Does it drive you mad when a car is parked across a pavement? Not only does it look ungainly, like the owner has just abandoned it, but it can cause serious inconvenience to people trying to use the pavements as intended who may have no option than to use the road to go around the vehicle! The problem is even more acute for those who can’t be expected to easily or safely navigate around the parked car via the road, such as wheelchair users or partially sighted people.
It’s a strange situation when people use their garage for storage and park on the road or pavement outside their houses. Surely their driveways and garages are for the cars? Unfortunately, people don’t seem to think so, because if parking restrictions are introduced, such as double-yellow lines, they just tarmac their front gardens and park there instead of using their garages. Of course, that’s assuming the garage hasn’t already been converted into living accommodation! Perhaps some of the blame lies with house-builders who seem to think garages only need to be two inches wider than a car, or the councils who approve the plans. I remember reading a newspaper article where a couple who bought a new-build house were upset that they couldn’t actually fit their car into it. The car was wider than the garage. How can that be? I don’t think their car was particularly wide. How could it be when it has to fit into parking spaces and lanes on a road? I think the garage was just very small, yet, the plans were, presumably, approved. (hey, I found the article!)
The Guide Dogs charity have a campaign running at the moment called, “Pavement Parking“, where they call for, “a clear law where drivers cannot park on the pavement unless in a specifically designated area, in line with Greater London”.
Here’s how Guide Dog owners feel about pavement parking…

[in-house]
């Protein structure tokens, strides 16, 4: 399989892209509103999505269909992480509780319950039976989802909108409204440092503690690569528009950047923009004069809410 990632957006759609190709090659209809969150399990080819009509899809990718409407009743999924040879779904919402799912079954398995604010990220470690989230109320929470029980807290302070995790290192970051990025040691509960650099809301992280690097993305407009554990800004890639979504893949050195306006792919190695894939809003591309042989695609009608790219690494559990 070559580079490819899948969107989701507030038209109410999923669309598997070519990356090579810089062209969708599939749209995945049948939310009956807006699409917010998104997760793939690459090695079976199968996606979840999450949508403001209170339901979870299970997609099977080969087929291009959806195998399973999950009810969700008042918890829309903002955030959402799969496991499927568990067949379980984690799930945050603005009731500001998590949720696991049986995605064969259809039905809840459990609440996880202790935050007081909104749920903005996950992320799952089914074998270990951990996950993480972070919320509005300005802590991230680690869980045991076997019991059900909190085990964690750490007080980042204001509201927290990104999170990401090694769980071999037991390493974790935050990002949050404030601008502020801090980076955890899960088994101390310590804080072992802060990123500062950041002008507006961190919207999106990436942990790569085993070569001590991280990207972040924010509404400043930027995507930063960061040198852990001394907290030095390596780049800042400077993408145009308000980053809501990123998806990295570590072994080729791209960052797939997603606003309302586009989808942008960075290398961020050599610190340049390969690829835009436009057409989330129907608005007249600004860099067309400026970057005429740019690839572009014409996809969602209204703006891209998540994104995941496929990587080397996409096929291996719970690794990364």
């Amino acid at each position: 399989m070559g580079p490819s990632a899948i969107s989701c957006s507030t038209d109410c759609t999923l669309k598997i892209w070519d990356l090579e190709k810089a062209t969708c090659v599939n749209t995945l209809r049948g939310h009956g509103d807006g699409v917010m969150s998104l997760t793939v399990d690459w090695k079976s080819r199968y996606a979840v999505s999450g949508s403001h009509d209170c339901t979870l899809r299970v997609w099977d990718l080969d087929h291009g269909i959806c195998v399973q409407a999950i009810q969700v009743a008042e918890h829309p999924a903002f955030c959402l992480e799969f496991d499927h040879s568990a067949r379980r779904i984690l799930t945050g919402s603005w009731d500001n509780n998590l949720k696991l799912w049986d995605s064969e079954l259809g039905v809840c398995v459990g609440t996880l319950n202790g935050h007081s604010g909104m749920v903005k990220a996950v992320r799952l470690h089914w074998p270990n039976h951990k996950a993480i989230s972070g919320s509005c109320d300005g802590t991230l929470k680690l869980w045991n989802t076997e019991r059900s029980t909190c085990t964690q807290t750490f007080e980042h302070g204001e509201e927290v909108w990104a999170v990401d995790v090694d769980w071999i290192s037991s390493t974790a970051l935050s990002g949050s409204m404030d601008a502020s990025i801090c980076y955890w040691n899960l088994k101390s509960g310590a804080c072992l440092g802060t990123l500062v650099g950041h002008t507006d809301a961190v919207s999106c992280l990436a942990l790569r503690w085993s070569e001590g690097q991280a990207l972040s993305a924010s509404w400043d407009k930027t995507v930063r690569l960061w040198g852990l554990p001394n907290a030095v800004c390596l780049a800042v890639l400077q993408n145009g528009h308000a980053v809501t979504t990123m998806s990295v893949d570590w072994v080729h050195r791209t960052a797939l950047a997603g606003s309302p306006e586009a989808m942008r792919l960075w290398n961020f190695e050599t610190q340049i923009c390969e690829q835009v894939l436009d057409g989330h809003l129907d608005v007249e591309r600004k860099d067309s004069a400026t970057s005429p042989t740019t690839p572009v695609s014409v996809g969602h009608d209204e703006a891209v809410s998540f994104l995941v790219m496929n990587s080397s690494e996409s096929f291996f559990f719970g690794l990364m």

In the video, Simon says parked vehicles on the pavement cause him to feel, “mixed up, agitated and worried“. It’s not acceptable that people with vision difficulties and their guide dogs are being forced to navigate around inconsiderately parked vehicles. According to the Guide Dogs research, 90% of people with sight loss cite pavement parking as the main obstacle they encounter in the street.
With 78% of councillors and 69% of the public supporting a pavement parking law, why hasn’t it happened? Perhaps it’s to do with the fact that councils make money from the people paying council tax and parking on the pavement in front of their homes, whereas they see little income from people using the pavements. Perhaps it’s due to lawmakers considering that people living on narrow streets may be forced to part on pavements. Perhaps it’s that people who park on pavements think they’re being considerate by not blocking the road, when, in fact, they’re being inconsiderate to pedestrians. It doesn’t help that the legal situation is confusing, especially outside London. The police have an article explaining the situation. The Department of Transport of the UK parliament is currently “evidence gathering” with respect to changing the law in England, whereas the Scottish Government has announced it will ban parking on the pavement.
So what can be done?
I think the best solution would be for individual council to have to power to draw line on pavements indicating where there’s enough room for people to safely stay on the pavement, including wheelchair users and partially sighted people. It would be an offence to park over the line on the pavement, or anywhere without such pavement indicators. Where houses don’t have driveways or garages, such as terraced housing, the council could make exceptions on a street by street basis.
It’s certainly a thorny issue. What do you think…?